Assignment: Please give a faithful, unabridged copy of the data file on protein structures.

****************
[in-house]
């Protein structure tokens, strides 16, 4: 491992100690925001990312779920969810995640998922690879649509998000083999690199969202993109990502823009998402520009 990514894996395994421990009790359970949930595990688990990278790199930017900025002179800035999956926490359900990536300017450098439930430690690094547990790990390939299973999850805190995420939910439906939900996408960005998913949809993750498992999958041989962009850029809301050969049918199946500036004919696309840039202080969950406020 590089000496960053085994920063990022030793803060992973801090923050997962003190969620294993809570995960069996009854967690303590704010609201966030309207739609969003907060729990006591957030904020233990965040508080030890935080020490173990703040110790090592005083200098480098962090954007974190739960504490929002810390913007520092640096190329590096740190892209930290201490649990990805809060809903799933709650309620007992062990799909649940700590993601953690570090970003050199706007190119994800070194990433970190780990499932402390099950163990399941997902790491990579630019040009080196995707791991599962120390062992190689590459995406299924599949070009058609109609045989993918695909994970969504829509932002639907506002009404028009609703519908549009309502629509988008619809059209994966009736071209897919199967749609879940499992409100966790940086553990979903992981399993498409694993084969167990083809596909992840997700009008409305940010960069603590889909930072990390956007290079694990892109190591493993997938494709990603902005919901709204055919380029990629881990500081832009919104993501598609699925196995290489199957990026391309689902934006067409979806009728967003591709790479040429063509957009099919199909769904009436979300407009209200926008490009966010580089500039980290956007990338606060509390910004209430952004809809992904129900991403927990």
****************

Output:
[in-house]
């Protein structure tokens, strides 16, 4: 491992100690925001990312779920969810995640998922690879649509998000083999690199969202993109990502823009998402520009 990514894996395994421990009790359970949930595990688990990278790199930017900025002179800035999956926490359900990536300017450098439930430690690094547990790990390939299973999850805190995420939910439906939900996408960005998913949809993750498992999958041989962009850029809301050969049918199946500036004919696309840039202080969950406020 590089000496960053085994920063990022030793803060992973801090923050997962003190969620294993809570995960069996009854967690303590704010609201966030309207739609969003907060729990006591957030904020233990965040508080030890935080020490173990703040110790090592005083200098480098962090954007974190739960504490929002810390913007520092640096190329590096740190892209930290201490649990990805809060809903799933709650309620007992062990799909649940700590993601953690570090970003050199706007190119994800070194990433970190780990499932402390099950163990399941997902790491990579630019040009080196995707791991599962120390062992190689590459995406299924599949070009058609109609045989993918695909994970969504829509932002639907506002009404028009609703519908549009309502629509988008619809059209994966009736071209897919199967749609879940499992409100966790940086553990979903992981399993498409694993084969167990083809596909992840997700009008409305940010960069603590889909930072990390956007290079694990892109190591493993997938494709990603902005919901709204055919380029990629881990500081832009919104993501598609699925196995290489199957990026391309689902934006067409979806009728967003591709790479040429063509957009099919199909769904009436979300407009209200926008490009966010580089500039980290956007990338606060509390910004209430952004809809992904129900991403927990």